Monday, December 29, 2008

Islamabad's Marriott Hotel is Open for Business Again

The hotel's owner vowed that he would reopen in time for New Year's, and so he has, just three months after the suicide bombing that killed 60 people and nearly destroyed the building.

Strangely, there was no coverage of the reopening in most of the mass media I checked this morning. Not even CNN or the BBC covered it. At least France 24 ran an Agence France-Presse story: Islamabad's 'fortress' Marriott reopens after suicide bombing.

The AFP story highlighted the new physical security measures that will prevent a repeat truck-bomb attack.

The hotel's new bombproof wall -- which is 14 feet (3.5-metre) high and 15 feet thick -- is capable of absorbing the shock of even a massive explosion like the one in September, said Hashoo chief operating officer Peter Alex.

Visitors will have to pass through a bombproof room within the wall in order to gain access to the hotel, which will feature sophisticated scanning equipment, he said.

There will however be no parking at the hotel. Even vehicles ferrying VIPs to the Marriott will have to deposit guests at the front gate and drive on.

The story included the picture above, which shows part of the new perimeter wall. What we see there is a pyramidal stack of earth-filled barriers (probably Hesco Concertainers, a modern version of the ancient Gabion field fortification) placed along the line of the hotel's front perimeter. Unseen in the photo is the new entry control point where visitors and their luggage will be screened before they proceed to the hotel. Together, the perimeter wall and the entry controls ensure the hotel will have the maximum available setback distance from the presumed points of detonation of any future truck-bombs, and setback is the best protection a building can have against bomb blast.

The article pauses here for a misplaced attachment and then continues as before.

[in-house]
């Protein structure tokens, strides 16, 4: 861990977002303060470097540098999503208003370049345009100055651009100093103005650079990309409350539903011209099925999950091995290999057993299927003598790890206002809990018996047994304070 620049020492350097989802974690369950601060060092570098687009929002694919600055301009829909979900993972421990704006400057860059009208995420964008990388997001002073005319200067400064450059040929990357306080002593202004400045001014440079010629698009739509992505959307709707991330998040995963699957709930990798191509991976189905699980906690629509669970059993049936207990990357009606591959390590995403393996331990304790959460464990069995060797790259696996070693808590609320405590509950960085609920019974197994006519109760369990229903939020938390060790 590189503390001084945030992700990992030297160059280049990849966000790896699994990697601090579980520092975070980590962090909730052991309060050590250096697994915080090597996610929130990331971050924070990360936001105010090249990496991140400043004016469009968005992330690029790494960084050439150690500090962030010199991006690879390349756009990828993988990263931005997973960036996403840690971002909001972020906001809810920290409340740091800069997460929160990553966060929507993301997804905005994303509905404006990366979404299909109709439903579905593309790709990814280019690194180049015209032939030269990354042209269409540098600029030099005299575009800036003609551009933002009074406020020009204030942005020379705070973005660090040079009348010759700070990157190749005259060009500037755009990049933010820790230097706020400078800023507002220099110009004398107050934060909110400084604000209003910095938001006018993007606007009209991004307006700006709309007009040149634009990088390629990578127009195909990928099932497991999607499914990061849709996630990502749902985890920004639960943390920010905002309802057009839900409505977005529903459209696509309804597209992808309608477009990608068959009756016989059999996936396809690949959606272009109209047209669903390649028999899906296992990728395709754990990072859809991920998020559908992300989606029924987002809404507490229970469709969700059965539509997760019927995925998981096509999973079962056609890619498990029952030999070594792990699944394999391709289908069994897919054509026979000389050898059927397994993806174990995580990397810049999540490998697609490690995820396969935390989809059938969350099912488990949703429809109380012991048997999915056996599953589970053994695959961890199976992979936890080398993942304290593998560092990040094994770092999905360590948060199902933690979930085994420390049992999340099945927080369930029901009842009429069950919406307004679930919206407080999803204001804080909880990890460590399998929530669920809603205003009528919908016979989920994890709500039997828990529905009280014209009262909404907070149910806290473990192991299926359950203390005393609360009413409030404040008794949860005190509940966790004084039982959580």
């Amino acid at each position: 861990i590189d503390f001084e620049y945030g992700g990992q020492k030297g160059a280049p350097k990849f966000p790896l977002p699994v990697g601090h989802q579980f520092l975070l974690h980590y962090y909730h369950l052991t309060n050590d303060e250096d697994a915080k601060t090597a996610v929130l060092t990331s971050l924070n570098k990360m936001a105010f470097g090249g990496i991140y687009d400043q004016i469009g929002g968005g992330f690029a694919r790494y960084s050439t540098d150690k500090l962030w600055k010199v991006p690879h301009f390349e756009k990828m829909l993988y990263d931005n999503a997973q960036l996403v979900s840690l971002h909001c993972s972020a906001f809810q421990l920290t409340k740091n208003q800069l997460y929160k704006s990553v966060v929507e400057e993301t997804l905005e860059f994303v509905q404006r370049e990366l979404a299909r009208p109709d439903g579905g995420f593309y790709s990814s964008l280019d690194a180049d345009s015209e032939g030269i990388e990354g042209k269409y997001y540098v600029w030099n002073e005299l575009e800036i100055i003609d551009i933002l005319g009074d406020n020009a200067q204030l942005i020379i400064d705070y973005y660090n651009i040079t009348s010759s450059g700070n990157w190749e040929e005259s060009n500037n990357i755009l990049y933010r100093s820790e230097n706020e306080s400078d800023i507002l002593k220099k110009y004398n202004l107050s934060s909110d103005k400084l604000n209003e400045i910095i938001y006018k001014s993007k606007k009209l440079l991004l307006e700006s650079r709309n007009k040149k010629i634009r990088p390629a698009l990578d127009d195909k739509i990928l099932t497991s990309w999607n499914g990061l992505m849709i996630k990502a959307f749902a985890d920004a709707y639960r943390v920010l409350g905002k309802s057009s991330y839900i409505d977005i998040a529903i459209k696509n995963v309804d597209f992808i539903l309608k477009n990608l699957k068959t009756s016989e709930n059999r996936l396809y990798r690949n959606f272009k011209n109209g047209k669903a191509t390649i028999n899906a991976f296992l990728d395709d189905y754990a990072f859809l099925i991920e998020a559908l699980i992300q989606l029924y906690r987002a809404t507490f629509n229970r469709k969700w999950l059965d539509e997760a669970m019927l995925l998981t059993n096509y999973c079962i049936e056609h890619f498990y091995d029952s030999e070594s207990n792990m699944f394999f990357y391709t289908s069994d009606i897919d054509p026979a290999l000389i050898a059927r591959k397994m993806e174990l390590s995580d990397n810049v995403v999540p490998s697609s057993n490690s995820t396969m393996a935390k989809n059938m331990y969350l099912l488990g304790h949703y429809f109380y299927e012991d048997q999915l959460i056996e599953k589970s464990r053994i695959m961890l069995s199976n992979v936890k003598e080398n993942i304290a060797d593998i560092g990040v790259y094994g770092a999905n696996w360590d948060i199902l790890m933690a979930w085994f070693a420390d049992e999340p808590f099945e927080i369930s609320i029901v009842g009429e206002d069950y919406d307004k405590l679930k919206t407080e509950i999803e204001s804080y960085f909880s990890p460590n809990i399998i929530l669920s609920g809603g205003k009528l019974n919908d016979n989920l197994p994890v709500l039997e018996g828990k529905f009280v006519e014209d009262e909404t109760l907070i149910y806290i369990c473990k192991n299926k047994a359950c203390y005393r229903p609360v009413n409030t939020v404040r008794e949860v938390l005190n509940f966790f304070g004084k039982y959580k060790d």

I expect that the Concertainers are a temporary arrangement, since their polypropylene walls degrade after a couple of years outdoors. There are many ways to build permanent anti-ram walls that are equally effective but far more aesthetic. And, despite the statement by Hashoo's COO about a "bombproof wall ... capable of absorbing the shock of even a massive explosion" there really is no protective benefit to that wall other than keeping uninspected vehicles out. The idea that a humongous big perimeter wall will protect buildings in its 'shadow' from bomb blast is a fallacy.

PS - The blast wall fallacy is so widely believed, even by consultants and contractors who are paid enough that they should know better, that I feel compelled to cite a reference work to prove my point. The U.S. Defense Department's guide to mitigating vehicle bombs makes it quite clear that an effective blast wall must be wider and taller than the building it protects, and must not be more than one story height away from the face of the building. A wall at the perimeter of a compound, no matter how massive it may be, does nothing to protect conventionally constructed buildings that are some distance away from the wall.

If you read page 42 of the linked reference you will have a better understanding of blast walls and their limitations than a certain mid six-figure security consultant I could name, as well as hundreds of less expensive but equally misinformed experts.

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